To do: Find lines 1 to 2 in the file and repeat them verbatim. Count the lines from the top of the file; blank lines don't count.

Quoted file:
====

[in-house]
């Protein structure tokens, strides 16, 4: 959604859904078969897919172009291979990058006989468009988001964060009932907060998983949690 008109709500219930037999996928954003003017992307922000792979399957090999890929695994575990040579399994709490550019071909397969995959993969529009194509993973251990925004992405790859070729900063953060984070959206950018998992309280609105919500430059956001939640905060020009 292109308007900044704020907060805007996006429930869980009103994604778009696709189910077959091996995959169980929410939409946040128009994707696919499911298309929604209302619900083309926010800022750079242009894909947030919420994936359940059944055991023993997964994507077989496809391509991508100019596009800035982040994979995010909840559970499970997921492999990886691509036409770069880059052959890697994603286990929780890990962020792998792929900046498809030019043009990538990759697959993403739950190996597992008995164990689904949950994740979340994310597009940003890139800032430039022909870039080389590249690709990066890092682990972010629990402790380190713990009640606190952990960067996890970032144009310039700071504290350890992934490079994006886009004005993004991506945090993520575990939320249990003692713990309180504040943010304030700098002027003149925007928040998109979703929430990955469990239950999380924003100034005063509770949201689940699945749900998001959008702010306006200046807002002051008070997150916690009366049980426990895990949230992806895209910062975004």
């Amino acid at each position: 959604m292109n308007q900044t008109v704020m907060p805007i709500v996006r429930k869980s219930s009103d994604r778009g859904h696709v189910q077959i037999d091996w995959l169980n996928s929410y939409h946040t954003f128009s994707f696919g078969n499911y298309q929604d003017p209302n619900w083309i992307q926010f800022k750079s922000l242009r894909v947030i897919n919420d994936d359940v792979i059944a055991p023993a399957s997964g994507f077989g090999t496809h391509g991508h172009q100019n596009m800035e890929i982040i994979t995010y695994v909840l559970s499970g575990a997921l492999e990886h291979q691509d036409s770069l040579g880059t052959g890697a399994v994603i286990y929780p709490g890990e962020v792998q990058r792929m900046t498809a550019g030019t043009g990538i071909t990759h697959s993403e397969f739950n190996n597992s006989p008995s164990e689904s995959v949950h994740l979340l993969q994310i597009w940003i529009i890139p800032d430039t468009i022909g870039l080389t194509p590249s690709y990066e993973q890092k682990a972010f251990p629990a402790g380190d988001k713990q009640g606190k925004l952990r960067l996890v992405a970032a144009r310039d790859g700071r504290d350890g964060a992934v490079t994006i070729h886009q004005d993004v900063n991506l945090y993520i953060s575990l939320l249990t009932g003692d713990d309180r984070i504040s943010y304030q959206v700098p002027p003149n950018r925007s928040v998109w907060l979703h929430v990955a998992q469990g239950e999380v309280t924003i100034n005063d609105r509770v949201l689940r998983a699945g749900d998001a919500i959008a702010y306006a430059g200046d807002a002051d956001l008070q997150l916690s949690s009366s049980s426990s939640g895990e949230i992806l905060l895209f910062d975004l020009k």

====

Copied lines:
[in-house]
């Protein structure tokens, strides 16, 4: 959604859904078969897919172009291979990058006989468009988001964060009932907060998983949690 008109709500219930037999996928954003003017992307922000792979399957090999890929695994575990040579399994709490550019071909397969995959993969529009194509993973251990925004992405790859070729900063953060984070959206950018998992309280609105919500430059956001939640905060020009 292109308007900044704020907060805007996006429930869980009103994604778009696709189910077959091996995959169980929410939409946040128009994707696919499911298309929604209302619900083309926010800022750079242009894909947030919420994936359940059944055991023993997964994507077989496809391509991508100019596009800035982040994979995010909840559970499970997921492999990886691509036409770069880059052959890697994603286990929780890990962020792998792929900046498809030019043009990538990759697959993403739950190996597992008995164990689904949950994740979340994310597009940003890139800032430039022909870039080389590249690709990066890092682990972010629990402790380190713990009640606190952990960067996890970032144009310039700071504290350890992934490079994006886009004005993004991506945090993520575990939320249990003692713990309180504040943010304030700098002027003149925007928040998109979703929430990955469990239950999380924003100034005063509770949201689940699945749900998001959008702010306006200046807002002051008070997150916690009366049980426990895990949230992806895209910062975004």